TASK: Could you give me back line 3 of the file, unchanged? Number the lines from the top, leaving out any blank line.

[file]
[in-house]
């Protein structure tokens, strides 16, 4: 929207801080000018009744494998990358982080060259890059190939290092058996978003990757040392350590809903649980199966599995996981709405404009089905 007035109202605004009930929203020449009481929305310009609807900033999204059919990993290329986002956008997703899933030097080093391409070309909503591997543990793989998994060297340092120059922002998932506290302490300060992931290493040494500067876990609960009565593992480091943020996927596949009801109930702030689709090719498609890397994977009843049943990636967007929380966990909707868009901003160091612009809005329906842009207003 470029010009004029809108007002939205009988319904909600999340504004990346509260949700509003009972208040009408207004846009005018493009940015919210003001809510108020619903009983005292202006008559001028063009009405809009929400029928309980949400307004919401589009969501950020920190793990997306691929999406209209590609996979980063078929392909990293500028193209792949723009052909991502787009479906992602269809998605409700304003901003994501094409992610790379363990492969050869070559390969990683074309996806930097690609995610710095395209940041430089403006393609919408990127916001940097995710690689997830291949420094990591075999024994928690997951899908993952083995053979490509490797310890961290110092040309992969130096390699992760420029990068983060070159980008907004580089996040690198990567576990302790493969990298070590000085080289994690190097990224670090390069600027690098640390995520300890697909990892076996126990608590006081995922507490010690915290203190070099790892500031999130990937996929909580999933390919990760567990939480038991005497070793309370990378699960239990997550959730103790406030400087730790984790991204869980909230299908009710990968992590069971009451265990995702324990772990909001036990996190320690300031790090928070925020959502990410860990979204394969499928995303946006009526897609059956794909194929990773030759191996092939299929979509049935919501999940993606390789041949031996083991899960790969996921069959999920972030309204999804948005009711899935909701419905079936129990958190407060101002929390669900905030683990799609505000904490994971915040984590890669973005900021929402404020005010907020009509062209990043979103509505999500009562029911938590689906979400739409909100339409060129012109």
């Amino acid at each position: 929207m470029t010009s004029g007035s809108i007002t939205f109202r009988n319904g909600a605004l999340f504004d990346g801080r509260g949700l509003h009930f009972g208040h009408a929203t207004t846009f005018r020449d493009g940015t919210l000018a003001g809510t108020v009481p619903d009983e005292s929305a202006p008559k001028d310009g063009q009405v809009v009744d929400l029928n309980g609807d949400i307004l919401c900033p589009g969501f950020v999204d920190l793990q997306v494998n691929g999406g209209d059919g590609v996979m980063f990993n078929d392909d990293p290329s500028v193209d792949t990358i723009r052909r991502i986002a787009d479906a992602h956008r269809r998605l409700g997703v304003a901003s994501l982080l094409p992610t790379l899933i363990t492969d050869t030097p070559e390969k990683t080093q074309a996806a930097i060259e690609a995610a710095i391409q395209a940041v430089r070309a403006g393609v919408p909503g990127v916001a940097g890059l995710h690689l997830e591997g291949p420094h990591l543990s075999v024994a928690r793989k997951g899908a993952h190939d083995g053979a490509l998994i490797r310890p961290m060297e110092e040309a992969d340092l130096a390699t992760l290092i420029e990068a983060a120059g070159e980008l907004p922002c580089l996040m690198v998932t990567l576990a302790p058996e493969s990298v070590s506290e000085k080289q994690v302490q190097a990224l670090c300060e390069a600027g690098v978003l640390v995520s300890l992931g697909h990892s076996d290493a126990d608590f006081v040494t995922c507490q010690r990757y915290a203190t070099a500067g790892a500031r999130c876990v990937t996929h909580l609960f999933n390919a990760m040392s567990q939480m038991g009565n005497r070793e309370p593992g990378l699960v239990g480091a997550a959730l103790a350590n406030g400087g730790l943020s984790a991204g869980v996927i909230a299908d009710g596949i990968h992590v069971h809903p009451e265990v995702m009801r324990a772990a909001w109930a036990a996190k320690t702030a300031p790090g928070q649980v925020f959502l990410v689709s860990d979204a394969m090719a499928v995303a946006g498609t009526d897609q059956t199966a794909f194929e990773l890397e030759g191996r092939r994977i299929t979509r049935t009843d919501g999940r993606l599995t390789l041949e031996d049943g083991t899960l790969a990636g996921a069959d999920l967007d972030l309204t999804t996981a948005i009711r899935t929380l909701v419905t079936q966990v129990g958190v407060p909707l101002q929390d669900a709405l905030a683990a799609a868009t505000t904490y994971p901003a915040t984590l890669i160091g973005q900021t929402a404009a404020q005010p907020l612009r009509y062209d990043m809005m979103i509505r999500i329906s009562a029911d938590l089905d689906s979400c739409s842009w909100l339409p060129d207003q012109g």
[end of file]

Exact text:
């Amino acid at each position: 929207m470029t010009s004029g007035s809108i007002t939205f109202r009988n319904g909600a605004l999340f504004d990346g801080r509260g949700l509003h009930f009972g208040h009408a929203t207004t846009f005018r020449d493009g940015t919210l000018a003001g809510t108020v009481p619903d009983e005292s929305a202006p008559k001028d310009g063009q009405v809009v009744d929400l029928n309980g609807d949400i307004l919401c900033p589009g969501f950020v999204d920190l793990q997306v494998n691929g999406g209209d059919g590609v996979m980063f990993n078929d392909d990293p290329s500028v193209d792949t990358i723009r052909r991502i986002a787009d479906a992602h956008r269809r998605l409700g997703v304003a901003s994501l982080l094409p992610t790379l899933i363990t492969d050869t030097p070559e390969k990683t080093q074309a996806a930097i060259e690609a995610a710095i391409q395209a940041v430089r070309a403006g393609v919408p909503g990127v916001a940097g890059l995710h690689l997830e591997g291949p420094h990591l543990s075999v024994a928690r793989k997951g899908a993952h190939d083995g053979a490509l998994i490797r310890p961290m060297e110092e040309a992969d340092l130096a390699t992760l290092i420029e990068a983060a120059g070159e980008l907004p922002c580089l996040m690198v998932t990567l576990a302790p058996e493969s990298v070590s506290e000085k080289q994690v302490q190097a990224l670090c300060e390069a600027g690098v978003l640390v995520s300890l992931g697909h990892s076996d290493a126990d608590f006081v040494t995922c507490q010690r990757y915290a203190t070099a500067g790892a500031r999130c876990v990937t996929h909580l609960f999933n390919a990760m040392s567990q939480m038991g009565n005497r070793e309370p593992g990378l699960v239990g480091a997550a959730l103790a350590n406030g400087g730790l943020s984790a991204g869980v996927i909230a299908d009710g596949i990968h992590v069971h809903p009451e265990v995702m009801r324990a772990a909001w109930a036990a996190k320690t702030a300031p790090g928070q649980v925020f959502l990410v689709s860990d979204a394969m090719a499928v995303a946006g498609t009526d897609q059956t199966a794909f194929e990773l890397e030759g191996r092939r994977i299929t979509r049935t009843d919501g999940r993606l599995t390789l041949e031996d049943g083991t899960l790969a990636g996921a069959d999920l967007d972030l309204t999804t996981a948005i009711r899935t929380l909701v419905t079936q966990v129990g958190v407060p909707l101002q929390d669900a709405l905030a683990a799609a868009t505000t904490y994971p901003a915040t984590l890669i160091g973005q900021t929402a404009a404020q005010p907020l612009r009509y062209d990043m809005m979103i509505r999500i329906s009562a029911d938590l089905d689906s979400c739409s842009w909100l339409p060129d207003q012109g």